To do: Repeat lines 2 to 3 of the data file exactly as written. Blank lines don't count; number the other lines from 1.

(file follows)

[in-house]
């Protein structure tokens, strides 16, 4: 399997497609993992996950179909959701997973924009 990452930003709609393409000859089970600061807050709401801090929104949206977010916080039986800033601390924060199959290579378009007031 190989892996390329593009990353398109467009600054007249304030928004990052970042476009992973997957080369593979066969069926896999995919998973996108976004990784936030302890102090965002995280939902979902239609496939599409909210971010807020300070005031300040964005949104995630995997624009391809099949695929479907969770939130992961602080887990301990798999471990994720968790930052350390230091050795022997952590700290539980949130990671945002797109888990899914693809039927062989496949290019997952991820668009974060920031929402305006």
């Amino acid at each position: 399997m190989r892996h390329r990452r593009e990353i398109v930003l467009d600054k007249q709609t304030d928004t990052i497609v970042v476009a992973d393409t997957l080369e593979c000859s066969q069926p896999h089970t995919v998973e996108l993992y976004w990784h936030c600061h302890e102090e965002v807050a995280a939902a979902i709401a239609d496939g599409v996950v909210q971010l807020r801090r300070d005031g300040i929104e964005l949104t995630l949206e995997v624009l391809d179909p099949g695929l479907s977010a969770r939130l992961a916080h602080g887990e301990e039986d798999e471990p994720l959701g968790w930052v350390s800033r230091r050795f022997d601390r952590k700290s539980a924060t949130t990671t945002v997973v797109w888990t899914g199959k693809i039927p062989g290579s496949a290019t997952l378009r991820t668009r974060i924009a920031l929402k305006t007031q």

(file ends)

């Protein structure tokens, strides 16, 4: 399997497609993992996950179909959701997973924009 990452930003709609393409000859089970600061807050709401801090929104949206977010916080039986800033601390924060199959290579378009007031 190989892996390329593009990353398109467009600054007249304030928004990052970042476009992973997957080369593979066969069926896999995919998973996108976004990784936030302890102090965002995280939902979902239609496939599409909210971010807020300070005031300040964005949104995630995997624009391809099949695929479907969770939130992961602080887990301990798999471990994720968790930052350390230091050795022997952590700290539980949130990671945002797109888990899914693809039927062989496949290019997952991820668009974060920031929402305006």
């Amino acid at each position: 399997m190989r892996h390329r990452r593009e990353i398109v930003l467009d600054k007249q709609t304030d928004t990052i497609v970042v476009a992973d393409t997957l080369e593979c000859s066969q069926p896999h089970t995919v998973e996108l993992y976004w990784h936030c600061h302890e102090e965002v807050a995280a939902a979902i709401a239609d496939g599409v996950v909210q971010l807020r801090r300070d005031g300040i929104e964005l949104t995630l949206e995997v624009l391809d179909p099949g695929l479907s977010a969770r939130l992961a916080h602080g887990e301990e039986d798999e471990p994720l959701g968790w930052v350390s800033r230091r050795f022997d601390r952590k700290s539980a924060t949130t990671t945002v997973v797109w888990t899914g199959k693809i039927p062989g290579s496949a290019t997952l378009r991820t668009r974060i924009a920031l929402k305006t007031q």